HAVE HIPPIES REPLACED punks in the overall scheme of youth rebellion culture? Until I see the freak-folk equivalent of the Warped Tour, I shall remain unconvinced. Still, while the tweens and teens are not biting, the young adult indierockers and punks are a whole 'nother story.

Is there an inherent conflict between being a punk and a hippie anymore? Punk may have started as a nihilistic response to the excesses of boomer culture, but that response came within a decade of hippie-dom's peak. In the rock oeuvre, punk reached the age of "maturity" without much challenge to its status as default rebellion. With punk's increasing legitimacy and sense of self-importance, it is starting to resemble the doughy behemoth it once fought.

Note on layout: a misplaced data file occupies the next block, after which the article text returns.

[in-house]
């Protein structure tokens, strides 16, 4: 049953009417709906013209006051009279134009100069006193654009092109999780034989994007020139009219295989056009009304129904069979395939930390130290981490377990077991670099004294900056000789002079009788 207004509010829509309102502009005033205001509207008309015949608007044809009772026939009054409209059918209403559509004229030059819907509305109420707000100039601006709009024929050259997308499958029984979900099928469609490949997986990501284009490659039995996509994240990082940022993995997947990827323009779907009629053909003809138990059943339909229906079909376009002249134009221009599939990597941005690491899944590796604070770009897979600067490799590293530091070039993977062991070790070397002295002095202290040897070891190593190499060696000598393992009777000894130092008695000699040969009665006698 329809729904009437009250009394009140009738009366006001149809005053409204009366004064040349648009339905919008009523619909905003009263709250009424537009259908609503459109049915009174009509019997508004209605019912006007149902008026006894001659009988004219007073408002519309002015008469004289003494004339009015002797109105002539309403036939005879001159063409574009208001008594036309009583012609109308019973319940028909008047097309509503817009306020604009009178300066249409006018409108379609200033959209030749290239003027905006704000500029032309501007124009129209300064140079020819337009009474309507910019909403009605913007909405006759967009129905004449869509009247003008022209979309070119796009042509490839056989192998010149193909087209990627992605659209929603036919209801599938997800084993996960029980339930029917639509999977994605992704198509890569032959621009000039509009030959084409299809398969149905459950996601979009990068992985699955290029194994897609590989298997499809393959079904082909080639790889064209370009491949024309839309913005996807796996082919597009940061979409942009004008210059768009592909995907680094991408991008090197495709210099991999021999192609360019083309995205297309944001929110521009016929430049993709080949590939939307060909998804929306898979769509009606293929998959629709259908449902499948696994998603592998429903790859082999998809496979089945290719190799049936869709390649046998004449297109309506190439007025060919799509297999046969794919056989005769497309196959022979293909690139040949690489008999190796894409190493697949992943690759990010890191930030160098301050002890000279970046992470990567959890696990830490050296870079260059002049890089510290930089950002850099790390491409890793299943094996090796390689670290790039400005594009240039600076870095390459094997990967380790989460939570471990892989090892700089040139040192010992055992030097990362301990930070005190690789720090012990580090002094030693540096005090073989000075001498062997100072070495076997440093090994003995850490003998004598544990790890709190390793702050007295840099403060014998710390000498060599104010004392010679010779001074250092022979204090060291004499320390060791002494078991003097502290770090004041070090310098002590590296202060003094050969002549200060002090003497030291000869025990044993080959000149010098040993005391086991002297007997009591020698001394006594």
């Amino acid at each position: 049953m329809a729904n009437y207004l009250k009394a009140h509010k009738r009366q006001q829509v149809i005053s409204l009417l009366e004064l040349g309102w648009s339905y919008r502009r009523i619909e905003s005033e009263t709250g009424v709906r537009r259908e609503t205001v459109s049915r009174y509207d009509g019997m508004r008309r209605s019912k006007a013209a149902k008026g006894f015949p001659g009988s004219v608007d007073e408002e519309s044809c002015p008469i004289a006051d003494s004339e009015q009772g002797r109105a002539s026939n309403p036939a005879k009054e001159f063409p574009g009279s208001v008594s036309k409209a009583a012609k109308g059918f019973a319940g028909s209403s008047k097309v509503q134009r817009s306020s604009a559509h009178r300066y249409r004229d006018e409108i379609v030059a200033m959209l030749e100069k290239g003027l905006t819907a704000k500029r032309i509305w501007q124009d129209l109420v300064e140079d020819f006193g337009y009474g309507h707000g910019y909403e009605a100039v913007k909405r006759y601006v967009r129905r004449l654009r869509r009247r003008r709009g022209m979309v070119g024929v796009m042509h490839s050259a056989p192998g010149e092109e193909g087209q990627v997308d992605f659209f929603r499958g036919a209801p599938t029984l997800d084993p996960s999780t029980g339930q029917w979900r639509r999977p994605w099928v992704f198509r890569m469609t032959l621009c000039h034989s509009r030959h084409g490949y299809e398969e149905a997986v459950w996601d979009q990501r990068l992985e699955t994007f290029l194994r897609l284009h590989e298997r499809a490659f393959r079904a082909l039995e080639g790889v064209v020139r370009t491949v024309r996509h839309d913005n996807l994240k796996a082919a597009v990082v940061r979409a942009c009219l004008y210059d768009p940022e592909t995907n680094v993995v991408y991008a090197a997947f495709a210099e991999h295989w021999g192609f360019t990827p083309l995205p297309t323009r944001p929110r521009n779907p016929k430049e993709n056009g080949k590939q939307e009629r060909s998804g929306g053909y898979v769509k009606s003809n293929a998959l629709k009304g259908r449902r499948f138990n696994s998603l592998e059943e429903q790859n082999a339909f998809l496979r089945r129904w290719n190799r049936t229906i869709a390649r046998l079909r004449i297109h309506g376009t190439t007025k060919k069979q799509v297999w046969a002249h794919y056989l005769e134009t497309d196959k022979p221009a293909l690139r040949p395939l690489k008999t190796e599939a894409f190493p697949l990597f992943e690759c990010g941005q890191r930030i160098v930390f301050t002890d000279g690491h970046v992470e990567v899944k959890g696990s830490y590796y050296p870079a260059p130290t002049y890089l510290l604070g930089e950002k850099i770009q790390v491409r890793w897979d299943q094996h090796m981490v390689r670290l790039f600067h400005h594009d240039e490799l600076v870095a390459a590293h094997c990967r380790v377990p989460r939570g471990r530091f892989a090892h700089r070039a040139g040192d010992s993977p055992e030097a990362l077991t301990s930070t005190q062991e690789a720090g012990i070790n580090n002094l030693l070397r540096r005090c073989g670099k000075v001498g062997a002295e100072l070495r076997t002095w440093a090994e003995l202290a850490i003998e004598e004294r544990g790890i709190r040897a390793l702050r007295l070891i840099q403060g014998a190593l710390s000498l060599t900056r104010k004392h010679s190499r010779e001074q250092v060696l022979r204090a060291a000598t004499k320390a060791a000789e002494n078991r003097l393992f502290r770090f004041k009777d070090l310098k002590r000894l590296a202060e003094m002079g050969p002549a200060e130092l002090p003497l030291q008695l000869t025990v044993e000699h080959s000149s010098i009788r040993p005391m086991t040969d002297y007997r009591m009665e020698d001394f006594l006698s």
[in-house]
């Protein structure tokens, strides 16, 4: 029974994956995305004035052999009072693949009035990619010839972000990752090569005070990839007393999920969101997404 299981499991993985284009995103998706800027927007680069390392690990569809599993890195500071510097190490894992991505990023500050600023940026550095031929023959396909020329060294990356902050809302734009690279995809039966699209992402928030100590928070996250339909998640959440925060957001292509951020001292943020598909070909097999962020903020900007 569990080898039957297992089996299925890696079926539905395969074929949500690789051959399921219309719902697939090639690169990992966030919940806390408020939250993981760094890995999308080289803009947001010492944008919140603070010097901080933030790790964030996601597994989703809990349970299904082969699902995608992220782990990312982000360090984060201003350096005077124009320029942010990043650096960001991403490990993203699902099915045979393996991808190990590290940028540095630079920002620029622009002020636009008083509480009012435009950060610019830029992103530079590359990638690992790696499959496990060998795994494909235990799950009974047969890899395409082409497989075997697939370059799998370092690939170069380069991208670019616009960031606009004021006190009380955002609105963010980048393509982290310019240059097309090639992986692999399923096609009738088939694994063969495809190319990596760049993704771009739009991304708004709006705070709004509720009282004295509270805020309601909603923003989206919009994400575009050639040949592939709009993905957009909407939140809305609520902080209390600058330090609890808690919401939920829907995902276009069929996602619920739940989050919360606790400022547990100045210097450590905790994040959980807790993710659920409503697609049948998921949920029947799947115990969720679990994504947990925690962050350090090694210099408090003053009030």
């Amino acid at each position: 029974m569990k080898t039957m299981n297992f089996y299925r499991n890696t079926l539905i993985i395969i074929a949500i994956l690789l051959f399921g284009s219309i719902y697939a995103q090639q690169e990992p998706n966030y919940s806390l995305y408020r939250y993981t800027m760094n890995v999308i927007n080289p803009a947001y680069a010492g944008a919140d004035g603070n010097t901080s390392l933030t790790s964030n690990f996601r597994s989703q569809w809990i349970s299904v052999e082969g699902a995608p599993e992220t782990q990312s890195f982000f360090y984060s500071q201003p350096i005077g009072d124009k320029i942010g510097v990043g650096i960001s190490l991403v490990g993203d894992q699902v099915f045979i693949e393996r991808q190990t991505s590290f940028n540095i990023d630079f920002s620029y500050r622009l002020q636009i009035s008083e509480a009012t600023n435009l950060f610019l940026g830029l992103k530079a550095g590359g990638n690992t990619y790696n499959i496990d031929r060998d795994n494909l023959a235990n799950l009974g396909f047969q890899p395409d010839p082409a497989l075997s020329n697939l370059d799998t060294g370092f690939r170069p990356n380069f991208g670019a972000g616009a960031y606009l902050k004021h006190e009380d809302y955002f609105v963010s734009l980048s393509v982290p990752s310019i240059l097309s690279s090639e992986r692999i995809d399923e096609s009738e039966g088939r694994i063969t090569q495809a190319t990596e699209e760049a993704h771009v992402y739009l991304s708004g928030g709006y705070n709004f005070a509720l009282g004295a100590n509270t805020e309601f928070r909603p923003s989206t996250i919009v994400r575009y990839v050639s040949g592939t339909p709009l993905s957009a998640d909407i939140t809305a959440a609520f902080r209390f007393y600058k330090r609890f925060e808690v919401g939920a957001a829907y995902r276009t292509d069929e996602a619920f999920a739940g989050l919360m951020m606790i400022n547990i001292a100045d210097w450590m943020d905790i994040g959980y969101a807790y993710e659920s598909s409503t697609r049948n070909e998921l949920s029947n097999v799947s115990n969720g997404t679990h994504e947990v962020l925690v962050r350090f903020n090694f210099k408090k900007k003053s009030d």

There have been waves of punks-gone-electronica, punks gone alt-country, and most recently, punks gone acoustic/folk. None of these necessarily fall under the rubric of "becoming what you hate," but for some reason, hippies and punks have always been set up as a dichotomy, a yin-yang dyad. Hard drugs and hard music versus soft drugs and soft music. The rash of indie-folk could be read as a response to punk's negation, violent sarcasm replaced with doe-eyed sincerity, but this conflict feels like an imposed artifice. That might be because it's difficult to take nouveau folk as authentically hippie, or even authentically post-punk. Committing to one or the other, repping pure "punk" or "hippie," is a mind state, but it's also like immersion in a dead language or a dying tribe.

If you were ever a punk, you may eventually turn into what you once despised—but maybe you are supposed to. It ensures that your kids, and all kids, will have something to rebel against.